Create an Ingress resource
In AKS, you can create an Ingress resource using NGINX, a similar tool, or the AKS HTTP application routing feature. When you enable HTTP application routing for an AKS cluster, the Azure platform creates the ingress controller and an External-DNS controller. As new Ingress resources are created in Kubernetes, the required DNS
A records are created in a cluster-specific DNS zone.
For more information, see Deploy HTTP application routing.
Application Gateway Ingress Controller (AGIC)
With the Application Gateway Ingress Controller (AGIC) add-on, you can use Azure's native Application Gateway level 7 load-balancer to expose cloud software to the Internet. AGIC runs as a pod within the AKS cluster. It consumes Kubernetes Ingress Resources and converts them to an Application Gateway configuration, which allows the gateway to load-balance traffic to the Kubernetes pods.
To learn more about the AGIC add-on for AKS, see What is Application Gateway Ingress Controller?.
SSL/TLS termination is another common feature of Ingress. On large web applications accessed via HTTPS, the Ingress resource handles the TLS termination rather than within the application itself. To provide automatic TLS certification generation and configuration, you can configure the Ingress resource to use providers such as "Let's Encrypt".
For more information on configuring an NGINX ingress controller with Let's Encrypt, see Ingress and TLS.
Client source IP preservation
Configure your ingress controller to preserve the client source IP on requests to containers in your AKS cluster. When your ingress controller routes a client's request to a container in your AKS cluster, the original source IP of that request is unavailable to the target container. When you enable client source IP preservation, the source IP for the client is available in the request header under X-Forwarded-For.
If you're using client source IP preservation on your ingress controller, you can't use TLS pass-through. Client source IP preservation and TLS pass-through can be used with other services, such as the LoadBalancer type.
To learn more about client source IP preservation, see How client source IP preservation works for LoadBalancer Services in AKS.
Control outbound (egress) traffic
AKS clusters are deployed on a virtual network and have outbound dependencies on services outside of that virtual network. These outbound dependencies are almost entirely defined with fully qualified domain names (FQDNs). By default, AKS clusters have unrestricted outbound (egress) Internet access, which allows the nodes and services you run to access external resources as needed. If desired, you can restrict outbound traffic.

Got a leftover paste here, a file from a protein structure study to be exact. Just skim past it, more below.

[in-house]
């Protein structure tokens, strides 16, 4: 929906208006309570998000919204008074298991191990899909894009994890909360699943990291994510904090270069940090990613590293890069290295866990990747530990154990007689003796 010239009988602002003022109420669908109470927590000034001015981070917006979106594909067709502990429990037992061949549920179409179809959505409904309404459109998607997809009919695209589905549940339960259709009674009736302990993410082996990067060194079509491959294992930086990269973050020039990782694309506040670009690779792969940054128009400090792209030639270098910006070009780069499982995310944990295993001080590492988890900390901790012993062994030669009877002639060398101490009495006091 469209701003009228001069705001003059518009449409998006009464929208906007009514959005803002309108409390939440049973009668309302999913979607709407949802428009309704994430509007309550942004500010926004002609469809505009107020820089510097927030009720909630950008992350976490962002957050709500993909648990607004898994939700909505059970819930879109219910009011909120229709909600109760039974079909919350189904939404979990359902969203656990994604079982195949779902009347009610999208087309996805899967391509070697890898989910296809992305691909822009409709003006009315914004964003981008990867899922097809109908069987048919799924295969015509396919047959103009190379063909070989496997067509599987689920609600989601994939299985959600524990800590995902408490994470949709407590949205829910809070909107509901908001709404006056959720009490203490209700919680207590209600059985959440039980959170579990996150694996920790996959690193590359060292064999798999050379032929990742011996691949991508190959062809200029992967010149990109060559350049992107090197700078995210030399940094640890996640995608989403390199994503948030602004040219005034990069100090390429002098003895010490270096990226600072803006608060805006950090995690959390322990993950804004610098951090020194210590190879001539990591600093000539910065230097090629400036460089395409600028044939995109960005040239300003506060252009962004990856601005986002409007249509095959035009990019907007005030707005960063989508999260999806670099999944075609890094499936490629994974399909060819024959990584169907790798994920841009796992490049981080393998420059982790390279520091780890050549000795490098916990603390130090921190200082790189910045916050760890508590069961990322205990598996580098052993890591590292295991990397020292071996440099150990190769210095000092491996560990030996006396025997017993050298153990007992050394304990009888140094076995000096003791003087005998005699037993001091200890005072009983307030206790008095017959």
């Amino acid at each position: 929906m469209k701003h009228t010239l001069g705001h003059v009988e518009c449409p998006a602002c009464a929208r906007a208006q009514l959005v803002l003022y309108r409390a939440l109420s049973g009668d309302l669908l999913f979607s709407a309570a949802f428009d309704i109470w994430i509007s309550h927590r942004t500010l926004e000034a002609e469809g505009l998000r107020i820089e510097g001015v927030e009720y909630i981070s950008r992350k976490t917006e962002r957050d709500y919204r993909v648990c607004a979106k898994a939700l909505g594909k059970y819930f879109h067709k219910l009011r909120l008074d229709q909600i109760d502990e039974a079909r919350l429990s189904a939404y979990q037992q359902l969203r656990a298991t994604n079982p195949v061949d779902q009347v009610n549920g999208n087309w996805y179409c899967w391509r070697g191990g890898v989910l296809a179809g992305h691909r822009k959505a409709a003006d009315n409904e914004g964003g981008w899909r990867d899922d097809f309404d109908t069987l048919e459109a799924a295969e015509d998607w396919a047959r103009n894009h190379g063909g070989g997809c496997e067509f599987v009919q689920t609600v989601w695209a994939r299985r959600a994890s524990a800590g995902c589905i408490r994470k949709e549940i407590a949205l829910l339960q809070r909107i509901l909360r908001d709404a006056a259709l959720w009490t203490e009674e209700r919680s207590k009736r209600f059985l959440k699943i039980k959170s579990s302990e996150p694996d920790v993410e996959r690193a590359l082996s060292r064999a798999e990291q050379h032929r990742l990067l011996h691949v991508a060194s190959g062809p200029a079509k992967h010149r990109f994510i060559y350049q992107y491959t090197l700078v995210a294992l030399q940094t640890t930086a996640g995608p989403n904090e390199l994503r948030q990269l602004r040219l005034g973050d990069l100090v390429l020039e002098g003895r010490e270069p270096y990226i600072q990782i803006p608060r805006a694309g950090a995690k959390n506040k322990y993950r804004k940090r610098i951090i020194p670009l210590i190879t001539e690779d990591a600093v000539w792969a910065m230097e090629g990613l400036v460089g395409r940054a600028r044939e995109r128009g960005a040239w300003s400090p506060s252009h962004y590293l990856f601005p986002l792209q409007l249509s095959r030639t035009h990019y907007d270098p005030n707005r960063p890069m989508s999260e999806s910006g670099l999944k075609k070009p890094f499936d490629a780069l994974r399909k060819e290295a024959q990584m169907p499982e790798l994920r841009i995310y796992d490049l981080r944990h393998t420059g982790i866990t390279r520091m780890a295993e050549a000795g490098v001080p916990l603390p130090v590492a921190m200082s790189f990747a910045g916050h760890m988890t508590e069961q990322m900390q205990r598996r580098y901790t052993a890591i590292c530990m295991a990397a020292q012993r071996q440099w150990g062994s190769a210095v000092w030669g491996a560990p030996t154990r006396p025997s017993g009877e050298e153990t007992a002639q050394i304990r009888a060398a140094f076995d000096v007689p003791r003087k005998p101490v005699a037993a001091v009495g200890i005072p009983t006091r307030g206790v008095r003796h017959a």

For more information, see Control egress traffic for cluster nodes in AKS.
Network security groups
A network security group filters traffic for VMs like the AKS nodes. As you create Services, such as a LoadBalancer, the Azure platform automatically configures any necessary network security group rules.
You don't need to manually configure network security group rules to filter traffic for pods in an AKS cluster. You can define any required ports and forwarding as part of your Kubernetes Service manifests and let the Azure platform create or update the appropriate rules.
You can also use network policies to automatically apply traffic filter rules to pods.
For more information, see How network security groups filter network traffic.
By default, all pods in an AKS cluster can send and receive traffic without limitations. For improved security, define rules that control the flow of traffic, like:
- Back-end applications are only exposed to required frontend services.
- Database components are only accessible to the application tiers that connect to them.
Network policy is a Kubernetes feature available in AKS that lets you control the traffic flow between pods. You can allow or deny traffic to the pod based on settings such as assigned labels, namespace, or traffic port. While network security groups are better for AKS nodes, network policies are a more suited, cloud-native way to control the flow of traffic for pods. As pods are dynamically created in an AKS cluster, required network policies can be automatically applied.
For more information, see Secure traffic between pods using network policies in Azure Kubernetes Service (AKS).
For associated best practices, see Best practices for network connectivity and security in AKS.
For more information on core Kubernetes and AKS concepts, see the following articles: